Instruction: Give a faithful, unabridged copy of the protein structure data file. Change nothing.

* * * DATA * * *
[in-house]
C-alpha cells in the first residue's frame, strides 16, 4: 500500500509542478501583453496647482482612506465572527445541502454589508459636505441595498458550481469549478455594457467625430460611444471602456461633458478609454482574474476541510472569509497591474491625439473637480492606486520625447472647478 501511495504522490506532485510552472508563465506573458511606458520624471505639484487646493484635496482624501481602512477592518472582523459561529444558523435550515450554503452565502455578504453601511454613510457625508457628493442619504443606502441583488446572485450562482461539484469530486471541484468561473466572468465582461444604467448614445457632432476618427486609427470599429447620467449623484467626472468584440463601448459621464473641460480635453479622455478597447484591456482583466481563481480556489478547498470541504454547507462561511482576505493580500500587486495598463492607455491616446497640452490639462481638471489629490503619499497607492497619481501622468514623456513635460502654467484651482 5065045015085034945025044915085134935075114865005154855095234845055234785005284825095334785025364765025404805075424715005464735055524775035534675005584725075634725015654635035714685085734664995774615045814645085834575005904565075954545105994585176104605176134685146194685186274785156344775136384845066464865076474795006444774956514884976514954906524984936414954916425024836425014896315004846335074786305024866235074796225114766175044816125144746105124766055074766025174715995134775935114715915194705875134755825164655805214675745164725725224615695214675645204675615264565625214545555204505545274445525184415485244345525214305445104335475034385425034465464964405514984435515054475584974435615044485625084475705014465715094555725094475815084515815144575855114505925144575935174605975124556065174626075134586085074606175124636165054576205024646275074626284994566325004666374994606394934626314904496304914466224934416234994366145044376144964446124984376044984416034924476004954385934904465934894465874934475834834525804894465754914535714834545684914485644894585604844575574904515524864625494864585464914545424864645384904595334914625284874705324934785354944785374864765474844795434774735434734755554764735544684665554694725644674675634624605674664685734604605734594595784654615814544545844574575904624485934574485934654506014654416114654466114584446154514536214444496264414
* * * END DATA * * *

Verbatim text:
[in-house]
C-alpha cells in the first residue's frame, strides 16, 4: 500500500509542478501583453496647482482612506465572527445541502454589508459636505441595498458550481469549478455594457467625430460611444471602456461633458478609454482574474476541510472569509497591474491625439473637480492606486520625447472647478 501511495504522490506532485510552472508563465506573458511606458520624471505639484487646493484635496482624501481602512477592518472582523459561529444558523435550515450554503452565502455578504453601511454613510457625508457628493442619504443606502441583488446572485450562482461539484469530486471541484468561473466572468465582461444604467448614445457632432476618427486609427470599429447620467449623484467626472468584440463601448459621464473641460480635453479622455478597447484591456482583466481563481480556489478547498470541504454547507462561511482576505493580500500587486495598463492607455491616446497640452490639462481638471489629490503619499497607492497619481501622468514623456513635460502654467484651482 5065045015085034945025044915085134935075114865005154855095234845055234785005284825095334785025364765025404805075424715005464735055524775035534675005584725075634725015654635035714685085734664995774615045814645085834575005904565075954545105994585176104605176134685146194685186274785156344775136384845066464865076474795006444774956514884976514954906524984936414954916425024836425014896315004846335074786305024866235074796225114766175044816125144746105124766055074766025174715995134775935114715915194705875134755825164655805214675745164725725224615695214675645204675615264565625214545555204505545274445525184415485244345525214305445104335475034385425034465464964405514984435515054475584974435615044485625084475705014465715094555725094475815084515815144575855114505925144575935174605975124556065174626075134586085074606175124636165054576205024646275074626284994566325004666374994606394934626314904496304914466224934416234994366145044376144964446124984376044984416034924476004954385934904465934894465874934475834834525804894465754914535714834545684914485644894585604844575574904515524864625494864585464914545424864645384904595334914625284874705324934785354944785374864765474844795434774735434734755554764735544684665554694725644674675634624605674664685734604605734594595784654615814544545844574575904624485934574485934654506014654416114654466114584446154514536214444496264414